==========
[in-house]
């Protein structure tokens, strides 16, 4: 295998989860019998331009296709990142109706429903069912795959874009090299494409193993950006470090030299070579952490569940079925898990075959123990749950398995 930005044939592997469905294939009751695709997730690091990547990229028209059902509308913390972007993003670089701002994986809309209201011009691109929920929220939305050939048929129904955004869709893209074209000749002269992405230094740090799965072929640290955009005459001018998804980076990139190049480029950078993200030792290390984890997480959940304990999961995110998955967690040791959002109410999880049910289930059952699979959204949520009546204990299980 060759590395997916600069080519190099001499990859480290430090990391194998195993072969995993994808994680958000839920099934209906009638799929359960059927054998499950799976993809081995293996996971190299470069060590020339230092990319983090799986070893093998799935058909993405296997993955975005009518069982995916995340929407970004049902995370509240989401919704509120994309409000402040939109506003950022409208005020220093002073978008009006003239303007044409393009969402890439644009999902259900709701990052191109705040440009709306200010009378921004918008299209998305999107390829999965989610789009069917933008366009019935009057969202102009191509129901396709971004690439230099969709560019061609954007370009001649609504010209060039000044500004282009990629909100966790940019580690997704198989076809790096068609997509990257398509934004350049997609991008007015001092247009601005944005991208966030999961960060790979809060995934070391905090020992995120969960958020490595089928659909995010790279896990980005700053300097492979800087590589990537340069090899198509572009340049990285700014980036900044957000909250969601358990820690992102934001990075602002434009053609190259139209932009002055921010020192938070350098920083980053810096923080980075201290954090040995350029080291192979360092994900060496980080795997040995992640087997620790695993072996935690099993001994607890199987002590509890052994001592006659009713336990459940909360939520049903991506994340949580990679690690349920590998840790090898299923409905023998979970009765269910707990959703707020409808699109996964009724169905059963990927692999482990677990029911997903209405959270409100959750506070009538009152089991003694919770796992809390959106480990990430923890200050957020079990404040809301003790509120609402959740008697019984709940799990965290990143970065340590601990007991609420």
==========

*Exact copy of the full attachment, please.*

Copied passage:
[in-house]
């Protein structure tokens, strides 16, 4: 295998989860019998331009296709990142109706429903069912795959874009090299494409193993950006470090030299070579952490569940079925898990075959123990749950398995 930005044939592997469905294939009751695709997730690091990547990229028209059902509308913390972007993003670089701002994986809309209201011009691109929920929220939305050939048929129904955004869709893209074209000749002269992405230094740090799965072929640290955009005459001018998804980076990139190049480029950078993200030792290390984890997480959940304990999961995110998955967690040791959002109410999880049910289930059952699979959204949520009546204990299980 060759590395997916600069080519190099001499990859480290430090990391194998195993072969995993994808994680958000839920099934209906009638799929359960059927054998499950799976993809081995293996996971190299470069060590020339230092990319983090799986070893093998799935058909993405296997993955975005009518069982995916995340929407970004049902995370509240989401919704509120994309409000402040939109506003950022409208005020220093002073978008009006003239303007044409393009969402890439644009999902259900709701990052191109705040440009709306200010009378921004918008299209998305999107390829999965989610789009069917933008366009019935009057969202102009191509129901396709971004690439230099969709560019061609954007370009001649609504010209060039000044500004282009990629909100966790940019580690997704198989076809790096068609997509990257398509934004350049997609991008007015001092247009601005944005991208966030999961960060790979809060995934070391905090020992995120969960958020490595089928659909995010790279896990980005700053300097492979800087590589990537340069090899198509572009340049990285700014980036900044957000909250969601358990820690992102934001990075602002434009053609190259139209932009002055921010020192938070350098920083980053810096923080980075201290954090040995350029080291192979360092994900060496980080795997040995992640087997620790695993072996935690099993001994607890199987002590509890052994001592006659009713336990459940909360939520049903991506994340949580990679690690349920590998840790090898299923409905023998979970009765269910707990959703707020409808699109996964009724169905059963990927692999482990677990029911997903209405959270409100959750506070009538009152089991003694919770796992809390959106480990990430923890200050957020079990404040809301003790509120609402959740008697019984709940799990965290990143970065340590601990007991609420």